Module 9: Schoolplace Violence

DESCRIPTION AND EDUCATIONAL OBJECTIVES


As a problem of increasing scope and severity, schoolplace violence has received considerable media attention over the last number of years. The scope of behaviours subsumed by the term schoolplace violence is considerable and includes verbal and non-verbal threats made directly or indirectly to co-students, teachers, or school administrators, bullying, vandalism, random acts of aggression, and targeted acts of violence, including homicide.

There is currently no unitary typology or profile of a typical schoolplace violence perpetrator, and in fact, some agencies have discouraged the creation and propagation of such a profile. The concern is that students who have any of the proposed characteristics will be typecast as inevitable schoolplace shooters in the making, and consequently maligned. And yet, educators and consultants who work in this field would be remiss if they did not consider risk factors appropriate to the inquiry. Our understanding of the motivation behind and causes of schoolplace violence is rapidly being aided by the expanding literature in the field, and more generally by enhanced understanding of the origins of youth violence.

Schoolplace violence, like any form of violence is interactional, and usually purposeful, albeit the purpose is almost invariably that of a misguided, aggrieved, marginalized, and psychologically compromised youth. Students poised to act out violently may be identifiable by careful consideration of background risk factors, and recent behaviours. Their patterns of verbal and non-verbal communication often provides important clues about violent fantasies, intentions, and plans.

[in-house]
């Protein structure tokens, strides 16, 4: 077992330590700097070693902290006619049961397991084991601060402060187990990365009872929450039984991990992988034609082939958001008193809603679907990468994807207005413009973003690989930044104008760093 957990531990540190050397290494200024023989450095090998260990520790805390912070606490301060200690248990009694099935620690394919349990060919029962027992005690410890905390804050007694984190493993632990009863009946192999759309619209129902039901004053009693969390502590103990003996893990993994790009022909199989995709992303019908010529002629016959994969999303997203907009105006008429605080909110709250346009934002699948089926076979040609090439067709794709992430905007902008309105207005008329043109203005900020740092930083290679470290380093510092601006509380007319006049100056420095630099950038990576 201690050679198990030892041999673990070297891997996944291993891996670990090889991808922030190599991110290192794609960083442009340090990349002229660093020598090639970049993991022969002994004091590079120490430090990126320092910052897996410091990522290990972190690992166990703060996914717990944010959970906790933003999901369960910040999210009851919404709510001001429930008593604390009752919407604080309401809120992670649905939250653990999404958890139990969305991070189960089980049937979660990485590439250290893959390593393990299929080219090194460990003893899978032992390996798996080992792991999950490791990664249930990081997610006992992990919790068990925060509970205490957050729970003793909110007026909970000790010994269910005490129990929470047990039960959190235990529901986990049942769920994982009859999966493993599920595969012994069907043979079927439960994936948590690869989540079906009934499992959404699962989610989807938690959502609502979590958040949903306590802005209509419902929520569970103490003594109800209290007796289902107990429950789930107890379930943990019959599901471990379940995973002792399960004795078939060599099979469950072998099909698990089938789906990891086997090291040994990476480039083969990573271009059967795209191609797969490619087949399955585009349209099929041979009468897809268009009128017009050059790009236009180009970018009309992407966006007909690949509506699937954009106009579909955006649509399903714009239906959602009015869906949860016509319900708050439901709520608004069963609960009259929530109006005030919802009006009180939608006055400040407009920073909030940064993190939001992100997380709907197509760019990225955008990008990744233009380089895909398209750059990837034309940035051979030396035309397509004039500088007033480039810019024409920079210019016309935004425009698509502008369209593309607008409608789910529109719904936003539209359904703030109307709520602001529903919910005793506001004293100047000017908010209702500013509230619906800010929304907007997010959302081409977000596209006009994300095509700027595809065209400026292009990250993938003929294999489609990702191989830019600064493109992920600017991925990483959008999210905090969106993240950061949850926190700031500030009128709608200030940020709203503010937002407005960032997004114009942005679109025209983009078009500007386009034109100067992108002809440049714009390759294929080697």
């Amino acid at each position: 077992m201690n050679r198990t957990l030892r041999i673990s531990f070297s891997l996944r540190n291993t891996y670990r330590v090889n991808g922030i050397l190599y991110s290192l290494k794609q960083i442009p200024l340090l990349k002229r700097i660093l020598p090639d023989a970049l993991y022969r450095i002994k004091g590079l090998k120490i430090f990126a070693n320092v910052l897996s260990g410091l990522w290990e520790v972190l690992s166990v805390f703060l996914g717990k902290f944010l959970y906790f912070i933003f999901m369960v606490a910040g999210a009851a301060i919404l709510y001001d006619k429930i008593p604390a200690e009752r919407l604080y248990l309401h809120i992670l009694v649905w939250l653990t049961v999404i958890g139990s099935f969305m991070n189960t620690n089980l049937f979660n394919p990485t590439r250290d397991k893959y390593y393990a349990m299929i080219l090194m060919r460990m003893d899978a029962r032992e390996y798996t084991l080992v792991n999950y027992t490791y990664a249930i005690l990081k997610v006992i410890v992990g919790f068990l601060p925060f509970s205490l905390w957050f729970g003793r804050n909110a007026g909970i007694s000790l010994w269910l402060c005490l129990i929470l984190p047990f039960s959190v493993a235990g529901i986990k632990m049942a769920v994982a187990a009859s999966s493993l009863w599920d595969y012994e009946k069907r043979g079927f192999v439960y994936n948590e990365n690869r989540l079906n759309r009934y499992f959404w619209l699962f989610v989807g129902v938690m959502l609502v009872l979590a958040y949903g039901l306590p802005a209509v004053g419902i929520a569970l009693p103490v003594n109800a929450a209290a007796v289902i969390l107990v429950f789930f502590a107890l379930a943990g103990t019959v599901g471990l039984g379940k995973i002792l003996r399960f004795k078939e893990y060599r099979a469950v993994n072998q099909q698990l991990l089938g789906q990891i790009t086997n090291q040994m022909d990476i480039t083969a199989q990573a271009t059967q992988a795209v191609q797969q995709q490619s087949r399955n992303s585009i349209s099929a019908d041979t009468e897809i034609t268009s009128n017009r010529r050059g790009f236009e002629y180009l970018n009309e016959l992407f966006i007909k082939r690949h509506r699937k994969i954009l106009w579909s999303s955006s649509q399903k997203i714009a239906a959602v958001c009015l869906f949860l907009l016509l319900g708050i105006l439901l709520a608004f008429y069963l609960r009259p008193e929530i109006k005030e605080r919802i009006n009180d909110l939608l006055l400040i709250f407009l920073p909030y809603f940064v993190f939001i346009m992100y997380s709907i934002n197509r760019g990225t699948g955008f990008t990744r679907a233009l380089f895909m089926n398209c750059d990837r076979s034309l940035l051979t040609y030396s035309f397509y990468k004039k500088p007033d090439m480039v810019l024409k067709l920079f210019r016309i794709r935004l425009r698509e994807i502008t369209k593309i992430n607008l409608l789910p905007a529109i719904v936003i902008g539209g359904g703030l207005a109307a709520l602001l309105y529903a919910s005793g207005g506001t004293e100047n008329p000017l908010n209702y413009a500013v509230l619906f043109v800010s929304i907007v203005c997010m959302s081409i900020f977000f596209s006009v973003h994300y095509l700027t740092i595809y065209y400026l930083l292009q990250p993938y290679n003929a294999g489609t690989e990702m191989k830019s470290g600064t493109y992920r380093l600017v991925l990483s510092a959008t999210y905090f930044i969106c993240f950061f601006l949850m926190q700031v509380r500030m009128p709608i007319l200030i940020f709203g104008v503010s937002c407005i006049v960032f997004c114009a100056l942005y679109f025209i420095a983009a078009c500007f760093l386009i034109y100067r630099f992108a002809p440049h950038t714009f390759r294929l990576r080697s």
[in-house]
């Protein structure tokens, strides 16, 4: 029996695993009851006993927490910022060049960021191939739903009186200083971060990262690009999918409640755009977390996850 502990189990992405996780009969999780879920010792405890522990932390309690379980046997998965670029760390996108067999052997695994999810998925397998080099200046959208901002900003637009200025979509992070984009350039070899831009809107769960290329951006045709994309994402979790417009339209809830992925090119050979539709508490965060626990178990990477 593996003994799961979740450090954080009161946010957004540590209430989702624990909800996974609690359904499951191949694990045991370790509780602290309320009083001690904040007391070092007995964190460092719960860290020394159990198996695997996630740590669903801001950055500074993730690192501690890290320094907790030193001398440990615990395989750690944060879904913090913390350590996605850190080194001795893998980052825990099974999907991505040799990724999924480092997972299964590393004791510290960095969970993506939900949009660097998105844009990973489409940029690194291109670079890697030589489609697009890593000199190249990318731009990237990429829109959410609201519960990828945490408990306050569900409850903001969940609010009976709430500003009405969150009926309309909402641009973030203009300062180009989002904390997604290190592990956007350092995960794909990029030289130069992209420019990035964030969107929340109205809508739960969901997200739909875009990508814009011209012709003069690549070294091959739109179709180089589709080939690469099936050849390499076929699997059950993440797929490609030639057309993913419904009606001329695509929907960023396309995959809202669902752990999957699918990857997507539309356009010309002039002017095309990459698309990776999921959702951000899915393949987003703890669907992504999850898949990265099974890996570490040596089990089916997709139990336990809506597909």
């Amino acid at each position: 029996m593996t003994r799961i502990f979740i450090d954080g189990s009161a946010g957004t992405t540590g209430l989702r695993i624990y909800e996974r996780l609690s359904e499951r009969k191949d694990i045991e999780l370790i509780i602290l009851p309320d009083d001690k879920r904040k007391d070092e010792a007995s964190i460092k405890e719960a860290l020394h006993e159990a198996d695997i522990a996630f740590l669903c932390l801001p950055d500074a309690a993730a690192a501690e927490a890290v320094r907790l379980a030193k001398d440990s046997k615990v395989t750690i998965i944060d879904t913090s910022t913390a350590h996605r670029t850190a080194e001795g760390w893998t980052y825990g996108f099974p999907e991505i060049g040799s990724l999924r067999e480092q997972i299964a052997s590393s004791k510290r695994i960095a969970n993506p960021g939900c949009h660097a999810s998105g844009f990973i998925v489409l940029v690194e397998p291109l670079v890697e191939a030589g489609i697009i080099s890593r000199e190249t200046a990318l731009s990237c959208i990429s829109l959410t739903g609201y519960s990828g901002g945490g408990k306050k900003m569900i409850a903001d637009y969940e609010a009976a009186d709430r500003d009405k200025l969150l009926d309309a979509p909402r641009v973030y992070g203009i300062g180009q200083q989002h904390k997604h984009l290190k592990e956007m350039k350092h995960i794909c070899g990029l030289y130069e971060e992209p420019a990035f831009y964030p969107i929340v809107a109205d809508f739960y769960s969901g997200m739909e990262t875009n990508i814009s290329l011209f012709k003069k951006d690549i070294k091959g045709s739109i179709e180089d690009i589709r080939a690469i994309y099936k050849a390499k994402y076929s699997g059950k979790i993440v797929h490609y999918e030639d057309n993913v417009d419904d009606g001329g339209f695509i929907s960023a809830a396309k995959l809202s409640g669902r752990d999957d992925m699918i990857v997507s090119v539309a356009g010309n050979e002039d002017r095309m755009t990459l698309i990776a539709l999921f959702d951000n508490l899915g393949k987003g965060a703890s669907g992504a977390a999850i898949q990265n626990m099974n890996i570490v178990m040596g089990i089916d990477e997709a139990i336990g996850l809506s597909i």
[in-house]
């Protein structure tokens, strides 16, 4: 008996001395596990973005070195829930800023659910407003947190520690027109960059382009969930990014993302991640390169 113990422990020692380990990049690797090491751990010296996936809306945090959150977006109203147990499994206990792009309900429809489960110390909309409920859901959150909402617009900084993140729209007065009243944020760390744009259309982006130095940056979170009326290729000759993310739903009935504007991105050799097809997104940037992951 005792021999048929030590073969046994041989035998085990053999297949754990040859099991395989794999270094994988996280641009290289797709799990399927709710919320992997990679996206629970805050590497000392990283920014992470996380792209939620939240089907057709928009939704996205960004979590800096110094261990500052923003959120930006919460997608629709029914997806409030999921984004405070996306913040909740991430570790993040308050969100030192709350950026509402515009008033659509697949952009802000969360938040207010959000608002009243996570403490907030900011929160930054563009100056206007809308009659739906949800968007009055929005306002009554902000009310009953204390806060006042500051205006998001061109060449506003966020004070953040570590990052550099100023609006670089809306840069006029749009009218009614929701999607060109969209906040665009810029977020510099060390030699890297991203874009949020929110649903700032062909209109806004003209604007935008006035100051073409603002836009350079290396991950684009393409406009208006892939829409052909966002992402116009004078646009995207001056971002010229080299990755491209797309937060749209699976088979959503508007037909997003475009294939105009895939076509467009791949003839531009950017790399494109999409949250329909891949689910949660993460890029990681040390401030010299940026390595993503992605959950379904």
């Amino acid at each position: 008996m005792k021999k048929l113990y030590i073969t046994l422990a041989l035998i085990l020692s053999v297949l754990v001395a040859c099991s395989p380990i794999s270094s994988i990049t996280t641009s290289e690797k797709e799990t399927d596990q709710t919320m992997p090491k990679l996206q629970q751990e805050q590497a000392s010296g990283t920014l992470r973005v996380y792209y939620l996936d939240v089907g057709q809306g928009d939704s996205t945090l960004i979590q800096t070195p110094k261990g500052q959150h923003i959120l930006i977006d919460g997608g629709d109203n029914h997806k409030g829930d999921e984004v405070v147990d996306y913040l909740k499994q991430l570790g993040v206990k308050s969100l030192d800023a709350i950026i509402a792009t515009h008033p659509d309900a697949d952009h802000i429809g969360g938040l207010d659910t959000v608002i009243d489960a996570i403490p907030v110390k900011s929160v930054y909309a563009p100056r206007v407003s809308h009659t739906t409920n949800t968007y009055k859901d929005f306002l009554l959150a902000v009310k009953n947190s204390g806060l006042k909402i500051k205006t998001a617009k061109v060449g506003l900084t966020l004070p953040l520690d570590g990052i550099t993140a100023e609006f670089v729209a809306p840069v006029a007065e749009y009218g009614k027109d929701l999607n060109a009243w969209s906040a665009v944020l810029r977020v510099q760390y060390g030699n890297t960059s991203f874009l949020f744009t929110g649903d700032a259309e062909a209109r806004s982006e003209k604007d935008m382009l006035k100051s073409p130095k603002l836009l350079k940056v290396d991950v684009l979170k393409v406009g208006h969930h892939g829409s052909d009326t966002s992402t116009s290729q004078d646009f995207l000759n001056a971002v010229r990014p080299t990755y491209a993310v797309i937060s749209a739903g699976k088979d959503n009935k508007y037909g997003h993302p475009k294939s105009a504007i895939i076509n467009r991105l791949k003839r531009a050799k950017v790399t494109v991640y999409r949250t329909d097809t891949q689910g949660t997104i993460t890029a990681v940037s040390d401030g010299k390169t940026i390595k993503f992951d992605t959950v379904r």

Evaluating schoolplace violence involves consideration of both the at-risk student, and the at-risk school environment.

At the conclusion of this workshop, participants will know most of what is now understood about the causes and phenomenology of schoolplace violence. They will also appreciate the risks associated with students and school environments susceptible to a violent incident. Participants will also be taught to recognize impending signs of violence, and options available to both avert an incident, and manage an incident in progress.